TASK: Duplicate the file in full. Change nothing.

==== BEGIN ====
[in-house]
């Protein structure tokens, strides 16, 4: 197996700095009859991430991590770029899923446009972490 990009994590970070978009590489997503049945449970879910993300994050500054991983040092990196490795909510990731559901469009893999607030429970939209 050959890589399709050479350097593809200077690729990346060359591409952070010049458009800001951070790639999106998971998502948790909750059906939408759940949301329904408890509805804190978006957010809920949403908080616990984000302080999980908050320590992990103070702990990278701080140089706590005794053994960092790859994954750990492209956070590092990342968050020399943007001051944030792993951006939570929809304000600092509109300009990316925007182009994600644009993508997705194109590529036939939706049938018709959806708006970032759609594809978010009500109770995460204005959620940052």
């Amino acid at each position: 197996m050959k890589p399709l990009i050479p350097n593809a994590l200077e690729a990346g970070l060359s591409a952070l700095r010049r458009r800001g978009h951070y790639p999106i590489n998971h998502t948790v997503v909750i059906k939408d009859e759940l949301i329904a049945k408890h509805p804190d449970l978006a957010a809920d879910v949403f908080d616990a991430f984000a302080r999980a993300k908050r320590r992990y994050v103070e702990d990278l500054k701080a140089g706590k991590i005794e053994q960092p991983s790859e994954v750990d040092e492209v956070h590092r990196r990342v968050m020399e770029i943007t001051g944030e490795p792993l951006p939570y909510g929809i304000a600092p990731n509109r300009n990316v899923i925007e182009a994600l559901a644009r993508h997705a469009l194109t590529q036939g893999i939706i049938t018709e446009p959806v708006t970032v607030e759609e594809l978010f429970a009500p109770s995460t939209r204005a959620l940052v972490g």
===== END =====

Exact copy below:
[in-house]
């Protein structure tokens, strides 16, 4: 197996700095009859991430991590770029899923446009972490 990009994590970070978009590489997503049945449970879910993300994050500054991983040092990196490795909510990731559901469009893999607030429970939209 050959890589399709050479350097593809200077690729990346060359591409952070010049458009800001951070790639999106998971998502948790909750059906939408759940949301329904408890509805804190978006957010809920949403908080616990984000302080999980908050320590992990103070702990990278701080140089706590005794053994960092790859994954750990492209956070590092990342968050020399943007001051944030792993951006939570929809304000600092509109300009990316925007182009994600644009993508997705194109590529036939939706049938018709959806708006970032759609594809978010009500109770995460204005959620940052």
């Amino acid at each position: 197996m050959k890589p399709l990009i050479p350097n593809a994590l200077e690729a990346g970070l060359s591409a952070l700095r010049r458009r800001g978009h951070y790639p999106i590489n998971h998502t948790v997503v909750i059906k939408d009859e759940l949301i329904a049945k408890h509805p804190d449970l978006a957010a809920d879910v949403f908080d616990a991430f984000a302080r999980a993300k908050r320590r992990y994050v103070e702990d990278l500054k701080a140089g706590k991590i005794e053994q960092p991983s790859e994954v750990d040092e492209v956070h590092r990196r990342v968050m020399e770029i943007t001051g944030e490795p792993l951006p939570y909510g929809i304000a600092p990731n509109r300009n990316v899923i925007e182009a994600l559901a644009r993508h997705a469009l194109t590529q036939g893999i939706i049938t018709e446009p959806v708006t970032v607030e759609e594809l978010f429970a009500p109770s995460t939209r204005a959620l940052v972490g």